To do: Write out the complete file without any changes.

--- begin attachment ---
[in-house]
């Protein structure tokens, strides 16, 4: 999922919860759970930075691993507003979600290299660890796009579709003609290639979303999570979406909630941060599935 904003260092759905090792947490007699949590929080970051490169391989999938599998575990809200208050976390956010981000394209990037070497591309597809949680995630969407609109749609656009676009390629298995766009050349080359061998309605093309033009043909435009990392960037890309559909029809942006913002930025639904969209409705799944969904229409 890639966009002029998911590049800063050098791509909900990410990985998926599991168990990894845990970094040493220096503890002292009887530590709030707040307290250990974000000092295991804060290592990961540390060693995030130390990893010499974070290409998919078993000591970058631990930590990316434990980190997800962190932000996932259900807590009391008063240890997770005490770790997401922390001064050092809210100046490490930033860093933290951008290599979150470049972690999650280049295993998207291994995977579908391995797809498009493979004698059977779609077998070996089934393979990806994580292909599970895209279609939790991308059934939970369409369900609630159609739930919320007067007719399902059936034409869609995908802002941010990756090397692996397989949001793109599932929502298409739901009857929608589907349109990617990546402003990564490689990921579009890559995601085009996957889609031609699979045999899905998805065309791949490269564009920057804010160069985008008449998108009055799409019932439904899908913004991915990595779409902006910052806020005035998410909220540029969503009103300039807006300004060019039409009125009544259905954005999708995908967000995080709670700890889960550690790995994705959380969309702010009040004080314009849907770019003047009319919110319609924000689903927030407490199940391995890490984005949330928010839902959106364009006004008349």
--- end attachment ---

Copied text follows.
[in-house]
């Protein structure tokens, strides 16, 4: 999922919860759970930075691993507003979600290299660890796009579709003609290639979303999570979406909630941060599935 904003260092759905090792947490007699949590929080970051490169391989999938599998575990809200208050976390956010981000394209990037070497591309597809949680995630969407609109749609656009676009390629298995766009050349080359061998309605093309033009043909435009990392960037890309559909029809942006913002930025639904969209409705799944969904229409 890639966009002029998911590049800063050098791509909900990410990985998926599991168990990894845990970094040493220096503890002292009887530590709030707040307290250990974000000092295991804060290592990961540390060693995030130390990893010499974070290409998919078993000591970058631990930590990316434990980190997800962190932000996932259900807590009391008063240890997770005490770790997401922390001064050092809210100046490490930033860093933290951008290599979150470049972690999650280049295993998207291994995977579908391995797809498009493979004698059977779609077998070996089934393979990806994580292909599970895209279609939790991308059934939970369409369900609630159609739930919320007067007719399902059936034409869609995908802002941010990756090397692996397989949001793109599932929502298409739901009857929608589907349109990617990546402003990564490689990921579009890559995601085009996957889609031609699979045999899905998805065309791949490269564009920057804010160069985008008449998108009055799409019932439904899908913004991915990595779409902006910052806020005035998410909220540029969503009103300039807006300004060019039409009125009544259905954005999708995908967000995080709670700890889960550690790995994705959380969309702010009040004080314009849907770019003047009319919110319609924000689903927030407490199940391995890490984005949330928010839902959106364009006004008349």